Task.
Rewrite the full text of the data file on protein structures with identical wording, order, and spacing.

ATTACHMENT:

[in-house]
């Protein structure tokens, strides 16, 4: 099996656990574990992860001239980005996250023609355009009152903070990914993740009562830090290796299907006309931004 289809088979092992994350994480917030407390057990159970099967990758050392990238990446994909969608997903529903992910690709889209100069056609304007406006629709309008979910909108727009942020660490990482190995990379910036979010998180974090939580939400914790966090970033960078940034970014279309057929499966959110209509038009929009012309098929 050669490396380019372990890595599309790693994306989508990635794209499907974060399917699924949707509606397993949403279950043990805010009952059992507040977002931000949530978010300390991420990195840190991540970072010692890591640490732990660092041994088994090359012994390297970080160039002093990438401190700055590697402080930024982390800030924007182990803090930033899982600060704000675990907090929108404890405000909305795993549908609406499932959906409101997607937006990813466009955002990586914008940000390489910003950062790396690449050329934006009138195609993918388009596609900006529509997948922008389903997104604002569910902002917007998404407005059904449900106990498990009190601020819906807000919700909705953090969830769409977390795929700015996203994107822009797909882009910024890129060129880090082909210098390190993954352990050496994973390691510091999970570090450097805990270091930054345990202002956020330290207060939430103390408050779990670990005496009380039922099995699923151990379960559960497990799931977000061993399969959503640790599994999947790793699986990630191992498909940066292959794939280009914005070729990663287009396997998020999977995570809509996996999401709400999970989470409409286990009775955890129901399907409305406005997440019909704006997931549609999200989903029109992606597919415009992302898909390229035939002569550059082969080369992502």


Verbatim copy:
[in-house]
């Protein structure tokens, strides 16, 4: 099996656990574990992860001239980005996250023609355009009152903070990914993740009562830090290796299907006309931004 289809088979092992994350994480917030407390057990159970099967990758050392990238990446994909969608997903529903992910690709889209100069056609304007406006629709309008979910909108727009942020660490990482190995990379910036979010998180974090939580939400914790966090970033960078940034970014279309057929499966959110209509038009929009012309098929 050669490396380019372990890595599309790693994306989508990635794209499907974060399917699924949707509606397993949403279950043990805010009952059992507040977002931000949530978010300390991420990195840190991540970072010692890591640490732990660092041994088994090359012994390297970080160039002093990438401190700055590697402080930024982390800030924007182990803090930033899982600060704000675990907090929108404890405000909305795993549908609406499932959906409101997607937006990813466009955002990586914008940000390489910003950062790396690449050329934006009138195609993918388009596609900006529509997948922008389903997104604002569910902002917007998404407005059904449900106990498990009190601020819906807000919700909705953090969830769409977390795929700015996203994107822009797909882009910024890129060129880090082909210098390190993954352990050496994973390691510091999970570090450097805990270091930054345990202002956020330290207060939430103390408050779990670990005496009380039922099995699923151990379960559960497990799931977000061993399969959503640790599994999947790793699986990630191992498909940066292959794939280009914005070729990663287009396997998020999977995570809509996996999401709400999970989470409409286990009775955890129901399907409305406005997440019909704006997931549609999200989903029109992606597919415009992302898909390229035939002569550059082969080369992502």